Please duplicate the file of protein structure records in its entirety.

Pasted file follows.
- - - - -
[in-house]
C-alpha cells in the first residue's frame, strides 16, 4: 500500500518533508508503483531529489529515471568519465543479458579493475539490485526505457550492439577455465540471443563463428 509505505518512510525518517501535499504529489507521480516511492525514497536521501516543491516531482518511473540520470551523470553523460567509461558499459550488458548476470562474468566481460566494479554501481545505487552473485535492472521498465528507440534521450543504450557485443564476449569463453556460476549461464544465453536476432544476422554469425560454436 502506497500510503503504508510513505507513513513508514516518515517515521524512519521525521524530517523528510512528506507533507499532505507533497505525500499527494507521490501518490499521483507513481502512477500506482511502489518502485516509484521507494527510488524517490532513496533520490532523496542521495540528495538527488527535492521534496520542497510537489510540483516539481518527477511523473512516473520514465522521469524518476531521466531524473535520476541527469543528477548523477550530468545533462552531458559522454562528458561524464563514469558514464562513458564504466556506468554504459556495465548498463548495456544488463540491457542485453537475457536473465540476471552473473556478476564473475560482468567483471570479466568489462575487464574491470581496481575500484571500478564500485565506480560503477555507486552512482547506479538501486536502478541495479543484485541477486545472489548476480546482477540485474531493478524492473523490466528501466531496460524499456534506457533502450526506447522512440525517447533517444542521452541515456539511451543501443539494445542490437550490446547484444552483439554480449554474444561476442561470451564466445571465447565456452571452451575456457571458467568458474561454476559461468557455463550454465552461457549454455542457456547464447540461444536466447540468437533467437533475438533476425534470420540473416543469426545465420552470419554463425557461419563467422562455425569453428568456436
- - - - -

[in-house]
C-alpha cells in the first residue's frame, strides 16, 4: 500500500518533508508503483531529489529515471568519465543479458579493475539490485526505457550492439577455465540471443563463428 509505505518512510525518517501535499504529489507521480516511492525514497536521501516543491516531482518511473540520470551523470553523460567509461558499459550488458548476470562474468566481460566494479554501481545505487552473485535492472521498465528507440534521450543504450557485443564476449569463453556460476549461464544465453536476432544476422554469425560454436 502506497500510503503504508510513505507513513513508514516518515517515521524512519521525521524530517523528510512528506507533507499532505507533497505525500499527494507521490501518490499521483507513481502512477500506482511502489518502485516509484521507494527510488524517490532513496533520490532523496542521495540528495538527488527535492521534496520542497510537489510540483516539481518527477511523473512516473520514465522521469524518476531521466531524473535520476541527469543528477548523477550530468545533462552531458559522454562528458561524464563514469558514464562513458564504466556506468554504459556495465548498463548495456544488463540491457542485453537475457536473465540476471552473473556478476564473475560482468567483471570479466568489462575487464574491470581496481575500484571500478564500485565506480560503477555507486552512482547506479538501486536502478541495479543484485541477486545472489548476480546482477540485474531493478524492473523490466528501466531496460524499456534506457533502450526506447522512440525517447533517444542521452541515456539511451543501443539494445542490437550490446547484444552483439554480449554474444561476442561470451564466445571465447565456452571452451575456457571458467568458474561454476559461468557455463550454465552461457549454455542457456547464447540461444536466447540468437533467437533475438533476425534470420540473416543469426545465420552470419554463425557461419563467422562455425569453428568456436